Children look to their parents for comfort, strength, support, and stability. When parents of children of any age make the decision to get divorced then there becomes the question of what is forever, and what will become wavering. While there are many people who go through divorce these days, there are also many children who suffer from the impacts of divorce on their mind and emotions. One of the most common impacts of divorce on children is the element of the child feeling like it is his or her fault. No matter how many times parents try to explain what is happening and why it is happening, many children tend to take accountability for the divorce internally. The child fears that it is because he or she misbehaved, or because he or she was “bad” at one point or another. This is because of the fact that most often when raising children, parents tend to try to correlate bad behavior with consequences. Therefore, when there are consequences, the child correlates the perceived punishment with bad behavior. Divorce is a confusing and challenging event for everyone involved. When parents get divorced, the child starts to feel unsure about elements of his or her life that he or she had never questioned before. Furthermore, the child will typically begin to act out in violent or negative behaviors in an effort to process the feelings of sadness, anger, and disappointment.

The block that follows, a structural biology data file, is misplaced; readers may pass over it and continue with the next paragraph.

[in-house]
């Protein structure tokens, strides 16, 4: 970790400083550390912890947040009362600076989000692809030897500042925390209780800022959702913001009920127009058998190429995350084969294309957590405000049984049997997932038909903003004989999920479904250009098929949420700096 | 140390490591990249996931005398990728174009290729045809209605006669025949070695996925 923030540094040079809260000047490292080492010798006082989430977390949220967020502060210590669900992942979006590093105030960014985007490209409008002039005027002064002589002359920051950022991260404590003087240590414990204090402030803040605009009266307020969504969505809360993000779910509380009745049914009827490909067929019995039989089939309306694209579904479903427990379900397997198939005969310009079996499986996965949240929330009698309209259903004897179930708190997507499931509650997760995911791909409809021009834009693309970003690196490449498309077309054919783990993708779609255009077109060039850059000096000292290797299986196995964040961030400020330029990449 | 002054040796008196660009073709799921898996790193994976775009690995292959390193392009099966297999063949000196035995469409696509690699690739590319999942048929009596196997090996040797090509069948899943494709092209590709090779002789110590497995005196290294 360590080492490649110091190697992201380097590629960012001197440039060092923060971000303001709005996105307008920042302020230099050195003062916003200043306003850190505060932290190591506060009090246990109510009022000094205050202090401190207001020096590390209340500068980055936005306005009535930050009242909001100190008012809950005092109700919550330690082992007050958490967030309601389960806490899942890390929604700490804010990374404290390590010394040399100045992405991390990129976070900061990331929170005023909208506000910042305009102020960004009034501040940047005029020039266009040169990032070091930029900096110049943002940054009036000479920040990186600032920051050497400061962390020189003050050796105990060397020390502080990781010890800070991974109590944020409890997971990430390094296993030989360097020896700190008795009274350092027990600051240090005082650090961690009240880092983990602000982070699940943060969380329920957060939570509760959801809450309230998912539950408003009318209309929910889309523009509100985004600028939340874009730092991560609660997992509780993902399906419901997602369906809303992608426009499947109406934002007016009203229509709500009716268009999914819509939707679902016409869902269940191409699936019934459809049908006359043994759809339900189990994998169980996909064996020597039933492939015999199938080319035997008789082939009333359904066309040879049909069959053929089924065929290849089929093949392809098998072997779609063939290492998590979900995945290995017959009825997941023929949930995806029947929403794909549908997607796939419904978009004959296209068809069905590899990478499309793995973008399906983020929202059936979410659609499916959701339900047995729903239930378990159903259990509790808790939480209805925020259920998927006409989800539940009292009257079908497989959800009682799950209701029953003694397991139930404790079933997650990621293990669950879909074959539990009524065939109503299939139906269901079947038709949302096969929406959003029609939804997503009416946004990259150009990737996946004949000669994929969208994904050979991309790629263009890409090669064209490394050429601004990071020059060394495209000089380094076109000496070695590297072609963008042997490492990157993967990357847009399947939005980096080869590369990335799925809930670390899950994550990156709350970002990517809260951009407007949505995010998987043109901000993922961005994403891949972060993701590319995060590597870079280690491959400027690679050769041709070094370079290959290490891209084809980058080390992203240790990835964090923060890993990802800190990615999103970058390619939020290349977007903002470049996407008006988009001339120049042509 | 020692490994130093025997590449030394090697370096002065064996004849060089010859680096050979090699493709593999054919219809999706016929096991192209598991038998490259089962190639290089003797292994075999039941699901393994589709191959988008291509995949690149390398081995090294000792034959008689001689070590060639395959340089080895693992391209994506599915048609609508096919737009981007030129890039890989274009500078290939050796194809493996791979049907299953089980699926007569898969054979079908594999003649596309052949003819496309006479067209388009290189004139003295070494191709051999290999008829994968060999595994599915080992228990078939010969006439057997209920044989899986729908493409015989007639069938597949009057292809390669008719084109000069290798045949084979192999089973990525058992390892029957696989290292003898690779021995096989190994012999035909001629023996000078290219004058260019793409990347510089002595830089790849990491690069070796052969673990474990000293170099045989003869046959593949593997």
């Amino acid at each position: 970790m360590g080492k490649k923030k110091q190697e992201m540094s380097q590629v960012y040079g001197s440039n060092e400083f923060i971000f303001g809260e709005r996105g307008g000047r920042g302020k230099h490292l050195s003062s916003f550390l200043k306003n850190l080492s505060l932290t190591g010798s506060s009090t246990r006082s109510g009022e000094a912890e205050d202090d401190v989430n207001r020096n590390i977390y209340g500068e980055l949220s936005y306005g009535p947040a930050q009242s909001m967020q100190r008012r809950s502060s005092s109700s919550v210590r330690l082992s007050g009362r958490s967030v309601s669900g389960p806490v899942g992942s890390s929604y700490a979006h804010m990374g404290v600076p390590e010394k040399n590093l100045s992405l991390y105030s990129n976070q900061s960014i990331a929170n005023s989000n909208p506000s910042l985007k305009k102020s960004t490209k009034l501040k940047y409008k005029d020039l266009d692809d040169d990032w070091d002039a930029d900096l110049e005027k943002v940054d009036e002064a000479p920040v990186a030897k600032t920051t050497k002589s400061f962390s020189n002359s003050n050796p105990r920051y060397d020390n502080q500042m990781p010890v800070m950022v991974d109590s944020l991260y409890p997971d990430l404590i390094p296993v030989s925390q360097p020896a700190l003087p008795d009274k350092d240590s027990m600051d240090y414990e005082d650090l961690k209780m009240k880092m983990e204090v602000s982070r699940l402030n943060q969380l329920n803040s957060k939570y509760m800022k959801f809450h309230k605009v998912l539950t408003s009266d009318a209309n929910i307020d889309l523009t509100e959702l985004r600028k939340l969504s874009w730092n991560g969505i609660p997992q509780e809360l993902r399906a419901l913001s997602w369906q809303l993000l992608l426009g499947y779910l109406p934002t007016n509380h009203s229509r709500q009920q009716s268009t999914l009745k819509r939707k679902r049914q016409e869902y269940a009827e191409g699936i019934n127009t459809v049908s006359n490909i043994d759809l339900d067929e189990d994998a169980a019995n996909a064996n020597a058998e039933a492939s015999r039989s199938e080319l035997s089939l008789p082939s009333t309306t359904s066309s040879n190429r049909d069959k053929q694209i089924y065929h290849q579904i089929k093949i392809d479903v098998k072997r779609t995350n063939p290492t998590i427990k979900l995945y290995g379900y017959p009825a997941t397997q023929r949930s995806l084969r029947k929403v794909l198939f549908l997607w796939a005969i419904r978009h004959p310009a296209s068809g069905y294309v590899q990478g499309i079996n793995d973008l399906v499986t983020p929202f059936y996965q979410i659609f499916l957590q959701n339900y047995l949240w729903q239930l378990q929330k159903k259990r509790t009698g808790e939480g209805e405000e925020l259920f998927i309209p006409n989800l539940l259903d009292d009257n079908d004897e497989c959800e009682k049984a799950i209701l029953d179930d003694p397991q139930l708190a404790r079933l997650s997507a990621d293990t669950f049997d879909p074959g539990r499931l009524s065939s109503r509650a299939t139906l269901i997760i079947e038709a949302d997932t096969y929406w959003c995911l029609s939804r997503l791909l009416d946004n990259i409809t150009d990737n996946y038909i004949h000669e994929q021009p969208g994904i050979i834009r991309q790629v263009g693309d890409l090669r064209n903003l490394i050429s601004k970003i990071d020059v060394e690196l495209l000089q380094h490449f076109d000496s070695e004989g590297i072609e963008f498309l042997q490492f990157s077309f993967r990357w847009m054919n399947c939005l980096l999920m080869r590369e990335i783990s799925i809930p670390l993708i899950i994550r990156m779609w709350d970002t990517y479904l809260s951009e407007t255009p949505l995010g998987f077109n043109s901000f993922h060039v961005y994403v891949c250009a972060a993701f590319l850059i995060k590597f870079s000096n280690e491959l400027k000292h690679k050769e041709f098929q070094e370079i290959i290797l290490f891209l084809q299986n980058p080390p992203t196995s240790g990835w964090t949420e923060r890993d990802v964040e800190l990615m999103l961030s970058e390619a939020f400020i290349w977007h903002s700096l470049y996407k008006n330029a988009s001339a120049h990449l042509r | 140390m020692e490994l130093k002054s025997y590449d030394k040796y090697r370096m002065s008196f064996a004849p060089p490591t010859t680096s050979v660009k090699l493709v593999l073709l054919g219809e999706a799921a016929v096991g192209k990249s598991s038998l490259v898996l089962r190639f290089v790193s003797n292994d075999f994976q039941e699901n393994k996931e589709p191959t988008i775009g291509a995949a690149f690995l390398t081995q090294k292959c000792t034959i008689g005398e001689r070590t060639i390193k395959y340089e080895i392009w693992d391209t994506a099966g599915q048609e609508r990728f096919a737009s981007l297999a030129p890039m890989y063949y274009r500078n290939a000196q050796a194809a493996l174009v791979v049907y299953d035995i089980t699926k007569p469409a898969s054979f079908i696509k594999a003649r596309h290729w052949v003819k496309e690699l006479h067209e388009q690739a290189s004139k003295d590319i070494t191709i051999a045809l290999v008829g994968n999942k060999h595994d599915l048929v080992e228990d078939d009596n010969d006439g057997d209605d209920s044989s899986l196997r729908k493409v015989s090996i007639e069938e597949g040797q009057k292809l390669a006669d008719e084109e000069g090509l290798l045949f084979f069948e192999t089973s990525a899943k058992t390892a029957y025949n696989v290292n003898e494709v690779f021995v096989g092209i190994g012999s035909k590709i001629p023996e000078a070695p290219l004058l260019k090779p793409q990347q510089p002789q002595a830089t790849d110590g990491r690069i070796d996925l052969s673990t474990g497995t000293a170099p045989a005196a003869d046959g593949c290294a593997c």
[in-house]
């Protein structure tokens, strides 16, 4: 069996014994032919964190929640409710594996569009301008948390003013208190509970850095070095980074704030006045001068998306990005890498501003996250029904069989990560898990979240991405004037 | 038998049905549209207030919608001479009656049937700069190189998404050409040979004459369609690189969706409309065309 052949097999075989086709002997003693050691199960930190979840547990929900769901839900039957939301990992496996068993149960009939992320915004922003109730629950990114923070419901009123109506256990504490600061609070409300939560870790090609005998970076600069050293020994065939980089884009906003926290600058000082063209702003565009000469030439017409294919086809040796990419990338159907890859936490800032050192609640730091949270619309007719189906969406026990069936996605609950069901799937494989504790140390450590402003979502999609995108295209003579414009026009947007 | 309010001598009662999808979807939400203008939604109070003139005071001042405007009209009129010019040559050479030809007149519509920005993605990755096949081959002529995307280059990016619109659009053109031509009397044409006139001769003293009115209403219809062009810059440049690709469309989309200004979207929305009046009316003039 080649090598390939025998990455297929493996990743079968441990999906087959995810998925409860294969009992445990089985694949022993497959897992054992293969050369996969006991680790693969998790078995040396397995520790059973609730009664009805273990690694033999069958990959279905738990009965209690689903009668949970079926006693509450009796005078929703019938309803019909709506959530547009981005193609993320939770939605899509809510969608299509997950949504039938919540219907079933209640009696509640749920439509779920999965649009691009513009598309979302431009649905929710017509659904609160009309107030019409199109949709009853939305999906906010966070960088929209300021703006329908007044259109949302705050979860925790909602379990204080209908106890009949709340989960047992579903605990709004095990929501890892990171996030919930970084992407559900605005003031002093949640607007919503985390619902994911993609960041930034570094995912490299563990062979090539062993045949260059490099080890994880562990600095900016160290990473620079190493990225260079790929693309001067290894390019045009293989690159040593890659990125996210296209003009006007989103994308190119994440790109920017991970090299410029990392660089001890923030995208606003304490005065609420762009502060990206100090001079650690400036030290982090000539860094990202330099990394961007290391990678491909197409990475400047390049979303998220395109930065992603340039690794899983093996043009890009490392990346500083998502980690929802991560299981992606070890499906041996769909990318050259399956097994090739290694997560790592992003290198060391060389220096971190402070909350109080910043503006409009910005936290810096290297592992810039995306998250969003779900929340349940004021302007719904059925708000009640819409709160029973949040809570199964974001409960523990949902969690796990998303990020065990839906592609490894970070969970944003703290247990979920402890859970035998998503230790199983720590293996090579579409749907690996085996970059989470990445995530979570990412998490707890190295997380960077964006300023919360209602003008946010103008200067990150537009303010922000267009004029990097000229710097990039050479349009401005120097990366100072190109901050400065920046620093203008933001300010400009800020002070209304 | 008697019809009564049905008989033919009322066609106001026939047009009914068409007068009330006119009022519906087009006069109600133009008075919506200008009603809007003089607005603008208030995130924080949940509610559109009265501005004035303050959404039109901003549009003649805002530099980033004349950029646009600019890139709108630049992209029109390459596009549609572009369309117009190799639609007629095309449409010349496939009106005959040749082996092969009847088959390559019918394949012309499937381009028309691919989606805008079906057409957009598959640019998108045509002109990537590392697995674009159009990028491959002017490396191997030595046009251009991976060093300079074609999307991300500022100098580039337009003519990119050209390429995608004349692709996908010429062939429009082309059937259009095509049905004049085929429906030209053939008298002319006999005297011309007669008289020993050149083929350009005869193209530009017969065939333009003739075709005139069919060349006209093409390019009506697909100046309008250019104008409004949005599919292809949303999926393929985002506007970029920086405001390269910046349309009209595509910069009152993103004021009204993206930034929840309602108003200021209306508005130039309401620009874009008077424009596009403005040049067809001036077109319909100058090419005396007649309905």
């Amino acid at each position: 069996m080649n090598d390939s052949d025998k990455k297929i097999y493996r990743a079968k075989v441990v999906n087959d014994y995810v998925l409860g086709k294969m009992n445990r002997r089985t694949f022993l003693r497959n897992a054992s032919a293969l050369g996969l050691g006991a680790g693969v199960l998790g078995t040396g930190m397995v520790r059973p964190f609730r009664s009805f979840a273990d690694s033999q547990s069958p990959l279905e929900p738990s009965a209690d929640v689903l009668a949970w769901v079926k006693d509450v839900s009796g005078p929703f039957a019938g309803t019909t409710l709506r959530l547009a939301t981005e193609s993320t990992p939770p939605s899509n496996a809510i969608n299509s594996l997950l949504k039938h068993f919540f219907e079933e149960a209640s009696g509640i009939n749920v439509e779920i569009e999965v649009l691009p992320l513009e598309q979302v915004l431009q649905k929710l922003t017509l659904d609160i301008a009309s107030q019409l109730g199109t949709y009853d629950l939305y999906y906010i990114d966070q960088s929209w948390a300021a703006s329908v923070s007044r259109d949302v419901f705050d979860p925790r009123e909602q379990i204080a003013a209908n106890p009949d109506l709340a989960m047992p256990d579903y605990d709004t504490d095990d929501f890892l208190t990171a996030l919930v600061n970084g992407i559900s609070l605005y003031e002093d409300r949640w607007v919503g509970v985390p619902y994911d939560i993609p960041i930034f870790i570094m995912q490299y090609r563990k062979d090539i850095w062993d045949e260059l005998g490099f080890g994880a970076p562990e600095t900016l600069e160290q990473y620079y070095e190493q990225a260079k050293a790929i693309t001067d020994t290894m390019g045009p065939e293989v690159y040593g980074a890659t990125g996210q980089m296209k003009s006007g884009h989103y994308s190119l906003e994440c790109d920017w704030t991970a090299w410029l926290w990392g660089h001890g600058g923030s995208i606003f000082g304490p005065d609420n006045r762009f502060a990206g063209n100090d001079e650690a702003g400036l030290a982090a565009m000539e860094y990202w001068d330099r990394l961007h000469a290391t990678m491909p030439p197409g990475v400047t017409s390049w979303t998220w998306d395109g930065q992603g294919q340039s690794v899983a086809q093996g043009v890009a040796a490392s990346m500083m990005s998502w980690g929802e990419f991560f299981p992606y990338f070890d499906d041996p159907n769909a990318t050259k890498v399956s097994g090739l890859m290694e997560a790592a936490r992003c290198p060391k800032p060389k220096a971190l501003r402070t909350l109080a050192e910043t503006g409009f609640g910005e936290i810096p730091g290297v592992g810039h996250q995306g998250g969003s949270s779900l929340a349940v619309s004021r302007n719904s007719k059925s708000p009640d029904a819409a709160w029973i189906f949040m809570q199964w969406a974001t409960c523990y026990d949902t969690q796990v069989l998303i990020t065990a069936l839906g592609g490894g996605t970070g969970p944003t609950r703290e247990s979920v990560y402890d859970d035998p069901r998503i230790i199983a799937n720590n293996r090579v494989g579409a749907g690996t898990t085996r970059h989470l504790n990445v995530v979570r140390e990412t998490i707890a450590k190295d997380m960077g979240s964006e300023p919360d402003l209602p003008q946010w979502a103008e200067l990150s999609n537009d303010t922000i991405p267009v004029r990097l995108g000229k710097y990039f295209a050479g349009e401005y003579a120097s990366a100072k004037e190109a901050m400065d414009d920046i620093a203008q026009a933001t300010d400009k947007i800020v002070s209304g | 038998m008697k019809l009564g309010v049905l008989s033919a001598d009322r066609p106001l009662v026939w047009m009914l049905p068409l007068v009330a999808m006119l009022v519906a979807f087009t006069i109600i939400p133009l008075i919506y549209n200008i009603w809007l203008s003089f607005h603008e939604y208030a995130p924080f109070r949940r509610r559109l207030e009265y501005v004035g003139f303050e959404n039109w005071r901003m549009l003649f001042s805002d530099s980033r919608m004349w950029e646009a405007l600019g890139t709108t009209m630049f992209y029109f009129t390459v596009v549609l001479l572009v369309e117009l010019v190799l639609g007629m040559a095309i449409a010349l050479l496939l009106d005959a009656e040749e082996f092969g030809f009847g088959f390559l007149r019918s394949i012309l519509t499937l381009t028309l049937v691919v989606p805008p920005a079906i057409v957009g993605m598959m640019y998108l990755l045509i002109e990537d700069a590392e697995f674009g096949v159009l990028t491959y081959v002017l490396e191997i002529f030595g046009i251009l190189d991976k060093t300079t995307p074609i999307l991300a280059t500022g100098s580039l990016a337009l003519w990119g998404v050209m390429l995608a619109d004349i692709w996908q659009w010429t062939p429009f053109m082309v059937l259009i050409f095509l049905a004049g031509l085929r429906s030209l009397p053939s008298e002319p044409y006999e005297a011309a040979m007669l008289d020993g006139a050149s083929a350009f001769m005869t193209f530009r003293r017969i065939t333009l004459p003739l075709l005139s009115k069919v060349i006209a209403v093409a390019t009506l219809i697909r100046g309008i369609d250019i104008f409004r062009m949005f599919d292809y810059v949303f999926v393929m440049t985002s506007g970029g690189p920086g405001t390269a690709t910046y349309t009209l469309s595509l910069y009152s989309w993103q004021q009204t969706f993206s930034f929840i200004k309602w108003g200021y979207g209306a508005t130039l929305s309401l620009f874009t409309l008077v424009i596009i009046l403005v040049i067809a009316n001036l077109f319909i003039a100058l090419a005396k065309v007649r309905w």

One good thing is that I have gathered a lot of support from people in the community who are horrified by the whole issue of the agunot [women whose husbands won’t grant gets]. They staged two rallies outside Avrohom’s home in Staten Island, with about 200 supporters each, in June 2012 and June 2013. We asked people to make it as non-confrontational as possible and keep it respectful. He never even came out of his house. Even though withholding a get is defined by Jewish law as a form of domestic abuse, Avrohom refuses to give an inch.
Patchett, to state the obvious, is a good storyteller, and that minor bombshell about the 11-year courtship leading up to her eventual second marriage is dramatically placed to rivet a reader's attention. Beyond entertainment value, however, that title essay is a spirited contribution to the larger story of romantic relationships that aren't, well, "romantic" in the swooning ways we're used to reading about or seeing in movies. Patchett's down-to-earthness also sets the tone for her essays on the easily sentimentalized subject of caregiving: She writes here about tending to her beloved dog, an elderly nun friend and her 90-something-year-old grandmother. That particular essay, called "Love Sustained," is a must-read for anyone in the draining role of caregiver. Patchett wryly says that "I had planned to live far away from my family and miss them terribly. I had every intention of feeling simply awful that I wasn't with my grandmother in her years of decline." But fate thwarts Patchett's escape plans. She winds up intimately nursing her grandmother — scrubbing her in the shower, clipping her toenails and, as Patchett says, watching helpless as "every ability and pleasure my grandmother had would be taken from her, one by one by one."